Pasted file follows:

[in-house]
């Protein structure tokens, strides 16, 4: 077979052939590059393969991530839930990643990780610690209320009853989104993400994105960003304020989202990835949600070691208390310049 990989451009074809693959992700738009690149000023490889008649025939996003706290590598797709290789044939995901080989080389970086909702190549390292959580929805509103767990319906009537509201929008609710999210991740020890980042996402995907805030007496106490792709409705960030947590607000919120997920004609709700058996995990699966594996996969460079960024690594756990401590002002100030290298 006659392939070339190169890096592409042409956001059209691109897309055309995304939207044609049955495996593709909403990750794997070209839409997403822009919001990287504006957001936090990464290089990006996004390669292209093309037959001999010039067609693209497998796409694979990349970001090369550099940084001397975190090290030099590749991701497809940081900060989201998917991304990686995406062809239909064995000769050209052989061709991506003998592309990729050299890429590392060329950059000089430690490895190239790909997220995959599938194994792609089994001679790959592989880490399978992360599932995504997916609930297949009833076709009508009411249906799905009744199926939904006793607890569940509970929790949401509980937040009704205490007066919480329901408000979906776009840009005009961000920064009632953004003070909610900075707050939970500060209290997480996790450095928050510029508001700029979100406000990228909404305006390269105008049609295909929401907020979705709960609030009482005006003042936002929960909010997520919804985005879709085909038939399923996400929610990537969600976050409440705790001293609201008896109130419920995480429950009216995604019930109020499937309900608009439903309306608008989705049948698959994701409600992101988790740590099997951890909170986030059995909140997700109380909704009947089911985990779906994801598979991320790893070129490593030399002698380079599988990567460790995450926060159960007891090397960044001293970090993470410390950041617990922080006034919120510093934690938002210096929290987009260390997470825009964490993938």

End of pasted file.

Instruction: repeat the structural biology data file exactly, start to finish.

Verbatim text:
[in-house]
């Protein structure tokens, strides 16, 4: 077979052939590059393969991530839930990643990780610690209320009853989104993400994105960003304020989202990835949600070691208390310049 990989451009074809693959992700738009690149000023490889008649025939996003706290590598797709290789044939995901080989080389970086909702190549390292959580929805509103767990319906009537509201929008609710999210991740020890980042996402995907805030007496106490792709409705960030947590607000919120997920004609709700058996995990699966594996996969460079960024690594756990401590002002100030290298 006659392939070339190169890096592409042409956001059209691109897309055309995304939207044609049955495996593709909403990750794997070209839409997403822009919001990287504006957001936090990464290089990006996004390669292209093309037959001999010039067609693209497998796409694979990349970001090369550099940084001397975190090290030099590749991701497809940081900060989201998917991304990686995406062809239909064995000769050209052989061709991506003998592309990729050299890429590392060329950059000089430690490895190239790909997220995959599938194994792609089994001679790959592989880490399978992360599932995504997916609930297949009833076709009508009411249906799905009744199926939904006793607890569940509970929790949401509980937040009704205490007066919480329901408000979906776009840009005009961000920064009632953004003070909610900075707050939970500060209290997480996790450095928050510029508001700029979100406000990228909404305006390269105008049609295909929401907020979705709960609030009482005006003042936002929960909010997520919804985005879709085909038939399923996400929610990537969600976050409440705790001293609201008896109130419920995480429950009216995604019930109020499937309900608009439903309306608008989705049948698959994701409600992101988790740590099997951890909170986030059995909140997700109380909704009947089911985990779906994801598979991320790893070129490593030399002698380079599988990567460790995450926060159960007891090397960044001293970090993470410390950041617990922080006034919120510093934690938002210096929290987009260390997470825009964490993938």